Famous people don’t busk…
So you’re a Singer/Songwriter or part of a Duo or Band (if not imagine you are one of these), you have ambition and talent, the basic ingredients required for “success”.
But how do you measure your success? What results make you feel successful?
I believe these are important questions if you want to remain sane, level headed and “happy” in the music industry or any industry for that matter. I shall use my own experience as an example of how I measure personal success.
Not long ago I believed there were no limits in terms of where I wanted to be positioned as a Singer/Songwriter, imagine a podium, 3rd Place is failure, 2nd Place is survival and 1st Place is fame.
I certainly wanted to be 1st Place for most of my life. It’s difficult to say why as such, my family had always encouraged me in dramatics and art and I wanted to shine in either of these pursuits. But why did I think I needed to be the best? It certainly wasn’t by being pushed in that direction by my parents. I had a firm belief that I wanted to be the best at what I did and I don’t mean being the best I can be for myself but I mean amongst the rest of the world (aka my competition).
At the age of 18 I found my old school nylon stringed guitar amongst family heirlooms and paraphernalia in the loft of my parents house. I started writing songs and recording myself using 2 tape recorders (I would play the guitar parts and sing into the built in mic, then play that back into another tape recorder whilst playing lead or singing harmonies).
However, Painting really had a hold my heart and off to University I went to study Fine Arts.
20 years on and I’m a full time singer/songwriter with 3 albums under my belt, ambition still flowing through my veins. However, my desires have changed a great deal. My idea of success is now well measured, clear, reachable and it does materialise on a regular basis.
My ultimate thrill – busking.
Busking is greatly misunderstood, especially by artists who revel in the self-penned witchcraft of songwriting. I have had many conversations with my peers who simply don’t busk through fear of rejection.
I busk my own songs, I sell my CDs on the street and I have amazing and inspiring conversations with strangers who quickly become friends/fans.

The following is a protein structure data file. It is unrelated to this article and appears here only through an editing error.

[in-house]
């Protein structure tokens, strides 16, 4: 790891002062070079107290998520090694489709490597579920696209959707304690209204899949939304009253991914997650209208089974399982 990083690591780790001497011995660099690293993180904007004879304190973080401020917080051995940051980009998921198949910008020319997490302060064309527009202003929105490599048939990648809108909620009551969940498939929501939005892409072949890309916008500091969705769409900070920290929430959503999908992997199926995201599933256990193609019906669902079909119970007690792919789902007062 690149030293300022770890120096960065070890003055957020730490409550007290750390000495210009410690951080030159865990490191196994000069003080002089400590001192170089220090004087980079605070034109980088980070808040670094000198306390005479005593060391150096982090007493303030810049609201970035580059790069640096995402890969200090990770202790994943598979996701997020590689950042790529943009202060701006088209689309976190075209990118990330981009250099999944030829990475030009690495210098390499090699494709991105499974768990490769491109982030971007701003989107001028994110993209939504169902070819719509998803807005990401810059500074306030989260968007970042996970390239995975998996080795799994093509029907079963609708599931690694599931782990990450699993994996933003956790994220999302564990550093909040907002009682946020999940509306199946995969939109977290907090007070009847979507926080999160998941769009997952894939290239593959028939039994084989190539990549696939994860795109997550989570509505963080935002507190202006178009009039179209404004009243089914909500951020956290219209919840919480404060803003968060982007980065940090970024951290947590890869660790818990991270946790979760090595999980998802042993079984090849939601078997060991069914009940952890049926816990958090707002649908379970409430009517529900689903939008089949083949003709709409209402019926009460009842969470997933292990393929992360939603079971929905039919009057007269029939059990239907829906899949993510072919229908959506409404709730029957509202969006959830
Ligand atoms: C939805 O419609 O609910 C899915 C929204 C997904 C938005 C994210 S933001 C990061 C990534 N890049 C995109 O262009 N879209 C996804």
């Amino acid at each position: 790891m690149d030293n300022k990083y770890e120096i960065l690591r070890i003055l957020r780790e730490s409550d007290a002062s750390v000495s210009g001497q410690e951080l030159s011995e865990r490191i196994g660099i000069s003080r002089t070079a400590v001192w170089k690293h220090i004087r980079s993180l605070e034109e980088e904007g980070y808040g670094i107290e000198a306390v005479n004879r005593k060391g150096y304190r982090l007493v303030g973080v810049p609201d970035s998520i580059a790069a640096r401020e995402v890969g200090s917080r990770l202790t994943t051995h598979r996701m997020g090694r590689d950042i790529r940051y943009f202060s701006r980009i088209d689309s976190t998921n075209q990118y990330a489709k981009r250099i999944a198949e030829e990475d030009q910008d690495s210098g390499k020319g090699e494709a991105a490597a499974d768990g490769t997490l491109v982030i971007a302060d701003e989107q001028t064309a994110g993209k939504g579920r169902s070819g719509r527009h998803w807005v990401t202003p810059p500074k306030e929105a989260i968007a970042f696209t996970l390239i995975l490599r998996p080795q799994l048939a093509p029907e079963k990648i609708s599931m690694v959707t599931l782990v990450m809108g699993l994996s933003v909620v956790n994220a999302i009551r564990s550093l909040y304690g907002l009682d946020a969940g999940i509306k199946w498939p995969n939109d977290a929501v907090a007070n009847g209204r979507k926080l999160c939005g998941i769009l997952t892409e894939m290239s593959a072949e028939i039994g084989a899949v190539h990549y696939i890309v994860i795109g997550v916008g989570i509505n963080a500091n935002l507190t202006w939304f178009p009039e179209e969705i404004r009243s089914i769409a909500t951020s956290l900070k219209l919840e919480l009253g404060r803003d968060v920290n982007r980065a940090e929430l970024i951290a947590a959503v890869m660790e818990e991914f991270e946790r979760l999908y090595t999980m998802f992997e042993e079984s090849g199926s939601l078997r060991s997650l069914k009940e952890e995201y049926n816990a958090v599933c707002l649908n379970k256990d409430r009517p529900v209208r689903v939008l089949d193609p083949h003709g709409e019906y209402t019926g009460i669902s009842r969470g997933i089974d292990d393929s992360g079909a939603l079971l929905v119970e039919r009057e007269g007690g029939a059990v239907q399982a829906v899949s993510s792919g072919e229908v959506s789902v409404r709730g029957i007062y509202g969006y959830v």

But would I prefer to do a sell out show at say, Cecil Sharp House? Well, that’s a difficult one for me because I constantly question who is listening. Let’s imagine I’m the Folk version of Seasick Steve, discovered later on in life and put on a pedestal by the relevant media. Many people really love my music, I’ve found my audience and they have found me (we are still imagining at the moment), but do they really love it or are they fooled into thinking they do simply because I am “popular”. I’m not discounting musicians who have worked extremely hard in their career and have built a following from scratch. I often think about this: if someone likes your music, and they recommend you to their friends, their friends might become fans. But are they really fans of your music, or are they joining in because they like being fans of someone who has been recognised as having reached a certain level of ‘fame”?
Busking brings you closer to people, people who are not out to listen to music but are perhaps on their way to work, picking up the kids, picking up their pension, shoplifting, on a fag break, skiving, meeting a new lover (you get the idea). Now this is my audience, they don’t know me, they don’t expect to hear me and they might not even listen to music, let alone my own music. Of course a great deal of people ignore what I’m doing but those that don’t, those that stop and listen, perhaps purchase a CD are my audience. It is purely the sound of my guitar, voice and my songs that they are drawn to, not because they saw me on the front cover of UNCUT.
Now this is definitely a 2nd Place situation, but lets be honest, the guy that came 1st just might have cheated a little bit.
Famous people don’t busk, I feel like they are missing out.